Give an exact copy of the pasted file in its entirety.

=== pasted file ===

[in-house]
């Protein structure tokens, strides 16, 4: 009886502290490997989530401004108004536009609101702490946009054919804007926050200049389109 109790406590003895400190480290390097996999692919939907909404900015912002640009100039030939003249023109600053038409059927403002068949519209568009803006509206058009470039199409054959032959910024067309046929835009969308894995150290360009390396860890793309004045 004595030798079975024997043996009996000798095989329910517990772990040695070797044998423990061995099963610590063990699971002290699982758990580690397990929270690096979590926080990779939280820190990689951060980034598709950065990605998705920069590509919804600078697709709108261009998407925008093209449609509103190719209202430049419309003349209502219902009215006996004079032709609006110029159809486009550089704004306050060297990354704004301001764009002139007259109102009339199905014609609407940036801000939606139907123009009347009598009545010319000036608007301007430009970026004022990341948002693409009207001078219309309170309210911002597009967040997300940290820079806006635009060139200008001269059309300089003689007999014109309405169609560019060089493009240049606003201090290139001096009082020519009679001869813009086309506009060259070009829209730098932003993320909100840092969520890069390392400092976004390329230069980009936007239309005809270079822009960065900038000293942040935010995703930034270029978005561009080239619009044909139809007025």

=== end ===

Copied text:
[in-house]
């Protein structure tokens, strides 16, 4: 009886502290490997989530401004108004536009609101702490946009054919804007926050200049389109 109790406590003895400190480290390097996999692919939907909404900015912002640009100039030939003249023109600053038409059927403002068949519209568009803006509206058009470039199409054959032959910024067309046929835009969308894995150290360009390396860890793309004045 004595030798079975024997043996009996000798095989329910517990772990040695070797044998423990061995099963610590063990699971002290699982758990580690397990929270690096979590926080990779939280820190990689951060980034598709950065990605998705920069590509919804600078697709709108261009998407925008093209449609509103190719209202430049419309003349209502219902009215006996004079032709609006110029159809486009550089704004306050060297990354704004301001764009002139007259109102009339199905014609609407940036801000939606139907123009009347009598009545010319000036608007301007430009970026004022990341948002693409009207001078219309309170309210911002597009967040997300940290820079806006635009060139200008001269059309300089003689007999014109309405169609560019060089493009240049606003201090290139001096009082020519009679001869813009086309506009060259070009829209730098932003993320909100840092969520890069390392400092976004390329230069980009936007239309005809270079822009960065900038000293942040935010995703930034270029978005561009080239619009044909139809007025």